The Last Gift Of Terry Riordon




Thousands of military veterans of the Gulf War have reported a whole range of ailments and disabling conditions -- come to be referred to collectively as Gulf War syndrome. The numbers are not immediately clear for Canada, but in the US some 70,000 veterans are dealing with severe health problems.

(11 November 2004) -- Symptoms of Gulf War syndrome include depression, chronic fatigue, anxiety, respiratory problems, memory and attention disorders, joint pain, skin rashes, musculoskeletal disorders, shortness of breath, insomnia, hair loss, dizziness, nausea and nerve damage.

Adding to the pain and frustration of those trying to cope with this condition has been the negation by "experts" or that it is more than a result of emotional trauma. Perhaps it’s just a giant coincidence that thousands participating in the Persian Gulf conflict all happened to experience similar symptoms at about the same time.

It is odd that when our experts don’t understand a condition, they seem more inclined to dismiss it with an "it’s-all-in-your-head" attitude over a more constructive position of, "We don’t know, we don’t understand -- perhaps we can try to find out."

Interestingly, the symptoms those contending with Gulf War syndrome are almost identical to many Canadians with environmental sensitivities. Their problems too were often compounded by experts who dismissed their conditions as being psychosomatic. And although the disability is now more acknowledged by government, there are still other professionals who doubt those with it.

The situation becomes even more confusing when, perhaps inevitably, psychological effects sometimes do set in as a consequence of the lack of intervention of the professionals mandated to treat them, or the inaction of policy makers mandated to look at the circumstances which caused symptoms in the first place.

In the case of our Gulf War veterans, there seems to be some movement at the federal level spurred on by the death last year of Terry Riordon of Nova Scotia. Mr. Riordon’s final wish, expressed to his wife, Sue, was that his organ and bone tissue be examined after his death to attest to what he knew to be true all along -- Gulf War syndrome is real. The test results indicated that traces of a radioactive metal, depleted uranium, remained in his body -- nine years after he left the field of conflict.

Depleted uranium was present in the tank armour and missile shells used by the military in the Gulf War. Troops were exposed to it either directly, or through radioactive dust emanating from the weapons and equipment.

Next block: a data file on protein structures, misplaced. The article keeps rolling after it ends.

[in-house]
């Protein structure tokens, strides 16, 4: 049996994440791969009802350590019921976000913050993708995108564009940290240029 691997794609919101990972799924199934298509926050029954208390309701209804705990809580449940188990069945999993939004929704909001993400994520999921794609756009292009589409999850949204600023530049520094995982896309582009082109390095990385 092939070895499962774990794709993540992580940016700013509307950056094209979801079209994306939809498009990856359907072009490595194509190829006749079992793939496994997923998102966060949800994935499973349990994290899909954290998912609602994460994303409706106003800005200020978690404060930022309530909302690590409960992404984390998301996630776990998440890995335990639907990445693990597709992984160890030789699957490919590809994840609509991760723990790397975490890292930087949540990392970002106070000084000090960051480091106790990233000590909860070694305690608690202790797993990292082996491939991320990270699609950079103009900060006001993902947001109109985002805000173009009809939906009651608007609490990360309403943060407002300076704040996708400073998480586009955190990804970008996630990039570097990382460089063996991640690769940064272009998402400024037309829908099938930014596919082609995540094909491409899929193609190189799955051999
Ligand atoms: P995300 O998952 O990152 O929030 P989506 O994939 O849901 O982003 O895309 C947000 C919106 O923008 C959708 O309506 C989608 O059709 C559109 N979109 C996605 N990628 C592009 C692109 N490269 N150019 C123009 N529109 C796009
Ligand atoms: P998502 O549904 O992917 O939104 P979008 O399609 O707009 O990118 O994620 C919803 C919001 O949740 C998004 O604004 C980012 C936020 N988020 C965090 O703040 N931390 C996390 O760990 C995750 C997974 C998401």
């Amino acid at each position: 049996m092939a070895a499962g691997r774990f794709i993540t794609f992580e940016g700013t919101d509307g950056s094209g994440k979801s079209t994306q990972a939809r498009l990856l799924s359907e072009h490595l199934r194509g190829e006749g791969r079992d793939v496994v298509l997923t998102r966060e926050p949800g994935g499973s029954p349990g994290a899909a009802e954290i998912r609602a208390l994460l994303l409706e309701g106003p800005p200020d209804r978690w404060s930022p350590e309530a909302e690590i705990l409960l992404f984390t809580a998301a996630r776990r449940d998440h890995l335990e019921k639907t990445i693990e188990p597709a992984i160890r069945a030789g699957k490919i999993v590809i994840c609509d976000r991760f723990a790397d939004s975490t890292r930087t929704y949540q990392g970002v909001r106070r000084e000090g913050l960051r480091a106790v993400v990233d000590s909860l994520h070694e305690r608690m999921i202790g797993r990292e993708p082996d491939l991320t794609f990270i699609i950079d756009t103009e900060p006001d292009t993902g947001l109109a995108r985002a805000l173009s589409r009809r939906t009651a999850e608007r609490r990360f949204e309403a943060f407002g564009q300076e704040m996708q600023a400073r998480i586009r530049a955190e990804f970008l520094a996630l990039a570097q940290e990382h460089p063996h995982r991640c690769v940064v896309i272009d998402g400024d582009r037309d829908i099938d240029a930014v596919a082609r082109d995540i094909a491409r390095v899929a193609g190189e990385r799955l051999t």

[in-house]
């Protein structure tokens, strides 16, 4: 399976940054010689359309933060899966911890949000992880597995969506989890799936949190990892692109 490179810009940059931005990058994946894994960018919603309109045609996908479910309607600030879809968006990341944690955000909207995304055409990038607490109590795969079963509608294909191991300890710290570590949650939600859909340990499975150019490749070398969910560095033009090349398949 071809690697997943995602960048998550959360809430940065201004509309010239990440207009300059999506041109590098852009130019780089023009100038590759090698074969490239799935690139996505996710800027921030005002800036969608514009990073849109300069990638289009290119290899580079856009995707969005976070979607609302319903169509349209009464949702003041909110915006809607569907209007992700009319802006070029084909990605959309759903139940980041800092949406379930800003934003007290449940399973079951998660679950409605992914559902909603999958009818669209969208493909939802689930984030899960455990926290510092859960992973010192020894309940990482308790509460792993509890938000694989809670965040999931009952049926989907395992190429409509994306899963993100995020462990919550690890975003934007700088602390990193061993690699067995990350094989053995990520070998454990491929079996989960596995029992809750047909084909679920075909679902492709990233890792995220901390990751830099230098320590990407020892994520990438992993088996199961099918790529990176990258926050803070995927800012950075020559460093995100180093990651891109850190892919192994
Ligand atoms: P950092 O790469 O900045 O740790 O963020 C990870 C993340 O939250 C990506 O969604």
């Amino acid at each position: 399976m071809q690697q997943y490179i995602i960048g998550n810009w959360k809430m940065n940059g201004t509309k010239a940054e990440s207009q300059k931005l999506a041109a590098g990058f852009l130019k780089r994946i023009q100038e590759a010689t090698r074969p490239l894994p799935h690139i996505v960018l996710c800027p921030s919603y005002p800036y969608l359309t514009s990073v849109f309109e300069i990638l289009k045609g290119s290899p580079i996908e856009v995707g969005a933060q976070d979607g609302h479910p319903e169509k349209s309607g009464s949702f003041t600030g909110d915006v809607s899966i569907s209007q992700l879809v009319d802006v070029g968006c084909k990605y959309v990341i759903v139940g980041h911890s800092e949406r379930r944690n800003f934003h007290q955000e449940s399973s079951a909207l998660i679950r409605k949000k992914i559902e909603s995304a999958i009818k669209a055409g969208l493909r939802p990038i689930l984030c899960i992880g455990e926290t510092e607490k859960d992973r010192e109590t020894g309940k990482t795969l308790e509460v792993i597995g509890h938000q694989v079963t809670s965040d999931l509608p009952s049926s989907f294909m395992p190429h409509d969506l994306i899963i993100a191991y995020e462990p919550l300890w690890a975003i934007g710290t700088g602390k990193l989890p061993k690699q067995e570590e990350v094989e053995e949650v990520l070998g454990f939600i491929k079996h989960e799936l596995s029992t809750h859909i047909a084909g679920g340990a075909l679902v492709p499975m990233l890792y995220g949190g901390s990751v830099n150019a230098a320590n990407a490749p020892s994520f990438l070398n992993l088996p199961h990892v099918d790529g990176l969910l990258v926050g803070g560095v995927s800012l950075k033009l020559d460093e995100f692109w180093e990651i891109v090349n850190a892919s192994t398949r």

Defense Minister Art Eggleton now says the military will look closely at those tests results and the possible widespread exposure to radioactive material in the Gulf War. The federal government is now willing to test any members of the Canadian forces who feel they may have been exposed to depleted uranium while on duty.

While this decision may come too late for the Terry Riordons of the world, it is at least a willingness to assume a stance of, "I don’t know, but I’m sure as hell going to find out,"as opposed to, "I don’t know, so it must be all in your head."

How often, and how much longer, must Canadians endure official denials of life-stealing problems? Why is it that a sweeping compromise of our health and well-being must occur before some kind of intervention -- usually occurring too late for those whose final sacrifices eventually forced the issue -- is implemented?

Canada’s blood scandal is not that far behind us, in which untold thousands of Canadians were infected with HIV and hepatitis C. In this issue of ABILITIES, we point to unacceptable (but perfectly legal) exposure to lead threatening our children ("Thumbs Down," p. 7). And genetically altered food, currently common fare in our supermarkets, is anybody’s nightmare; our health department assures us that it’s safe, but the track record is not so reassuring.

It is time we adopt a philosophy of prevention within our policies -- and within our institutions -- and certainly within our homes and choices of health care practitioners.

And it is time, too, that we accept that disability and pain being expressed by people in search of relief is real -- regardless of whether or not the source is obvious.

Let’s each do what we can to turn this situation around. Be a vocal consumer. Find out who is in charge, politically, socially, medically -- and don’t be afraid to ask the hard questions. We owe it to ourselves, our families and our communities. And perhaps we owe it to Terry Riordon, whose last gift was a message that it’s up to citizens to speak up when we’re told, "It’s all in your head."

*Abilities Magazine, Canadian Abilities Foundation

http://www.abilities.ca



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